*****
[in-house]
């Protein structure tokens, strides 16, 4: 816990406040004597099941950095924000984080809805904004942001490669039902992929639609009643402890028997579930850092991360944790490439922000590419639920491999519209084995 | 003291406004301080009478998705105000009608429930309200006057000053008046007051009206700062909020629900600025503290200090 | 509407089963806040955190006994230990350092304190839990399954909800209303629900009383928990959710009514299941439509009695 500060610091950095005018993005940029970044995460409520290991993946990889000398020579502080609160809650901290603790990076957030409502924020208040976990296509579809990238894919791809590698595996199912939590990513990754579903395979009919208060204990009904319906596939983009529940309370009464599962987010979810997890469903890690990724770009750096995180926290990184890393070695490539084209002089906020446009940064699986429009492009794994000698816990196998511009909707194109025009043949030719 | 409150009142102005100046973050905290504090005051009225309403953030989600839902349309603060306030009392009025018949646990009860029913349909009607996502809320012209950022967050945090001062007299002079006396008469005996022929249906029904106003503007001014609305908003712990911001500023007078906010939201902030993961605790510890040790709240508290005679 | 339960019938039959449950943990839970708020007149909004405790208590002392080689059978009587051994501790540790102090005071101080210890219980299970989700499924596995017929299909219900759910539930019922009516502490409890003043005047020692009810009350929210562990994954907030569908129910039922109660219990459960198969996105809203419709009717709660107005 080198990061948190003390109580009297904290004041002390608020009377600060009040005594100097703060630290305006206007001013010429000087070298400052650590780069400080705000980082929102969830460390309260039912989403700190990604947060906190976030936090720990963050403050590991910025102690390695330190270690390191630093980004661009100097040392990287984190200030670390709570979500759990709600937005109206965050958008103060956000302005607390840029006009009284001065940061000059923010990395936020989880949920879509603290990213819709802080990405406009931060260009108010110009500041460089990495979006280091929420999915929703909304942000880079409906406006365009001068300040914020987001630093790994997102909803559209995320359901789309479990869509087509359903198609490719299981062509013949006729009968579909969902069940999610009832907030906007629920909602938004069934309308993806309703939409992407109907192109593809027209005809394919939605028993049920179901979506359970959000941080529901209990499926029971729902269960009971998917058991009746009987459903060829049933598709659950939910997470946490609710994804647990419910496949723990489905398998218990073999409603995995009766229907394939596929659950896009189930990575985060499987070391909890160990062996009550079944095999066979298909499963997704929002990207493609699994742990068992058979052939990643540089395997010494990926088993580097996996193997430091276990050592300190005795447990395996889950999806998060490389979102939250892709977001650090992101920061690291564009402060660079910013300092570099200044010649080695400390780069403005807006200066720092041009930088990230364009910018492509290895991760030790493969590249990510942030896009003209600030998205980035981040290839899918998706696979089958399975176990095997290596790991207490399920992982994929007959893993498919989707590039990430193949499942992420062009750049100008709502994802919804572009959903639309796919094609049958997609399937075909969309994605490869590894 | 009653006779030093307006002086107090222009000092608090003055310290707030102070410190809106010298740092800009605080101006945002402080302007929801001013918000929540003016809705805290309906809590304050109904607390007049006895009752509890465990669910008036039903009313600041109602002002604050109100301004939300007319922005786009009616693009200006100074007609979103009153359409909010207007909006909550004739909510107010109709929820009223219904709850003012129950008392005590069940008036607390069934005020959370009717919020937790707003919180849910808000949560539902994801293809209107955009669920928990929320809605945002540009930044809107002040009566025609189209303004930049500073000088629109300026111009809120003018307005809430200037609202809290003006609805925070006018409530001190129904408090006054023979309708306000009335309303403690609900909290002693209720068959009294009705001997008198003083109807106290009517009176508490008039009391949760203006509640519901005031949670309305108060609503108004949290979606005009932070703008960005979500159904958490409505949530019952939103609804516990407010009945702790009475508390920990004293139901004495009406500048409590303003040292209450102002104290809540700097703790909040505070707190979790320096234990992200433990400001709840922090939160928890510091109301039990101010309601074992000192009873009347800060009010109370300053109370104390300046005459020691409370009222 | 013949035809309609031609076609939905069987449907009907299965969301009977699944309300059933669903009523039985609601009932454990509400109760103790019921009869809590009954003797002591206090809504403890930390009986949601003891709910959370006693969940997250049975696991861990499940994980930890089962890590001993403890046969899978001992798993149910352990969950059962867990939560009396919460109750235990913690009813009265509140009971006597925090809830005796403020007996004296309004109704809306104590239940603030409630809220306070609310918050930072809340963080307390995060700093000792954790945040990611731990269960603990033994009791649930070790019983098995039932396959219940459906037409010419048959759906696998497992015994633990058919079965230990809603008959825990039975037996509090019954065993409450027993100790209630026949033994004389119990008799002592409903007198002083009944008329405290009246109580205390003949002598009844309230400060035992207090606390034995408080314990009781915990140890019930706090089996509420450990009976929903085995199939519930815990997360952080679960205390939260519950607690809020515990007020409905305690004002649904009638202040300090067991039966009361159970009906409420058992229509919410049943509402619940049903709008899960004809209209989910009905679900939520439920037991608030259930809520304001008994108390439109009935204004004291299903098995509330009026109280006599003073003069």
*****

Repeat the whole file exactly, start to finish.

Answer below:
[in-house]
């Protein structure tokens, strides 16, 4: 816990406040004597099941950095924000984080809805904004942001490669039902992929639609009643402890028997579930850092991360944790490439922000590419639920491999519209084995 | 003291406004301080009478998705105000009608429930309200006057000053008046007051009206700062909020629900600025503290200090 | 509407089963806040955190006994230990350092304190839990399954909800209303629900009383928990959710009514299941439509009695 500060610091950095005018993005940029970044995460409520290991993946990889000398020579502080609160809650901290603790990076957030409502924020208040976990296509579809990238894919791809590698595996199912939590990513990754579903395979009919208060204990009904319906596939983009529940309370009464599962987010979810997890469903890690990724770009750096995180926290990184890393070695490539084209002089906020446009940064699986429009492009794994000698816990196998511009909707194109025009043949030719 | 409150009142102005100046973050905290504090005051009225309403953030989600839902349309603060306030009392009025018949646990009860029913349909009607996502809320012209950022967050945090001062007299002079006396008469005996022929249906029904106003503007001014609305908003712990911001500023007078906010939201902030993961605790510890040790709240508290005679 | 339960019938039959449950943990839970708020007149909004405790208590002392080689059978009587051994501790540790102090005071101080210890219980299970989700499924596995017929299909219900759910539930019922009516502490409890003043005047020692009810009350929210562990994954907030569908129910039922109660219990459960198969996105809203419709009717709660107005 080198990061948190003390109580009297904290004041002390608020009377600060009040005594100097703060630290305006206007001013010429000087070298400052650590780069400080705000980082929102969830460390309260039912989403700190990604947060906190976030936090720990963050403050590991910025102690390695330190270690390191630093980004661009100097040392990287984190200030670390709570979500759990709600937005109206965050958008103060956000302005607390840029006009009284001065940061000059923010990395936020989880949920879509603290990213819709802080990405406009931060260009108010110009500041460089990495979006280091929420999915929703909304942000880079409906406006365009001068300040914020987001630093790994997102909803559209995320359901789309479990869509087509359903198609490719299981062509013949006729009968579909969902069940999610009832907030906007629920909602938004069934309308993806309703939409992407109907192109593809027209005809394919939605028993049920179901979506359970959000941080529901209990499926029971729902269960009971998917058991009746009987459903060829049933598709659950939910997470946490609710994804647990419910496949723990489905398998218990073999409603995995009766229907394939596929659950896009189930990575985060499987070391909890160990062996009550079944095999066979298909499963997704929002990207493609699994742990068992058979052939990643540089395997010494990926088993580097996996193997430091276990050592300190005795447990395996889950999806998060490389979102939250892709977001650090992101920061690291564009402060660079910013300092570099200044010649080695400390780069403005807006200066720092041009930088990230364009910018492509290895991760030790493969590249990510942030896009003209600030998205980035981040290839899918998706696979089958399975176990095997290596790991207490399920992982994929007959893993498919989707590039990430193949499942992420062009750049100008709502994802919804572009959903639309796919094609049958997609399937075909969309994605490869590894 | 009653006779030093307006002086107090222009000092608090003055310290707030102070410190809106010298740092800009605080101006945002402080302007929801001013918000929540003016809705805290309906809590304050109904607390007049006895009752509890465990669910008036039903009313600041109602002002604050109100301004939300007319922005786009009616693009200006100074007609979103009153359409909010207007909006909550004739909510107010109709929820009223219904709850003012129950008392005590069940008036607390069934005020959370009717919020937790707003919180849910808000949560539902994801293809209107955009669920928990929320809605945002540009930044809107002040009566025609189209303004930049500073000088629109300026111009809120003018307005809430200037609202809290003006609805925070006018409530001190129904408090006054023979309708306000009335309303403690609900909290002693209720068959009294009705001997008198003083109807106290009517009176508490008039009391949760203006509640519901005031949670309305108060609503108004949290979606005009932070703008960005979500159904958490409505949530019952939103609804516990407010009945702790009475508390920990004293139901004495009406500048409590303003040292209450102002104290809540700097703790909040505070707190979790320096234990992200433990400001709840922090939160928890510091109301039990101010309601074992000192009873009347800060009010109370300053109370104390300046005459020691409370009222 | 013949035809309609031609076609939905069987449907009907299965969301009977699944309300059933669903009523039985609601009932454990509400109760103790019921009869809590009954003797002591206090809504403890930390009986949601003891709910959370006693969940997250049975696991861990499940994980930890089962890590001993403890046969899978001992798993149910352990969950059962867990939560009396919460109750235990913690009813009265509140009971006597925090809830005796403020007996004296309004109704809306104590239940603030409630809220306070609310918050930072809340963080307390995060700093000792954790945040990611731990269960603990033994009791649930070790019983098995039932396959219940459906037409010419048959759906696998497992015994633990058919079965230990809603008959825990039975037996509090019954065993409450027993100790209630026949033994004389119990008799002592409903007198002083009944008329405290009246109580205390003949002598009844309230400060035992207090606390034995408080314990009781915990140890019930706090089996509420450990009976929903085995199939519930815990997360952080679960205390939260519950607690809020515990007020409905305690004002649904009638202040300090067991039966009361159970009906409420058992229509919410049943509402619940049903709008899960004809209209989910009905679900939520439920037991608030259930809520304001008994108390439109009935204004004291299903098995509330009026109280006599003073003069």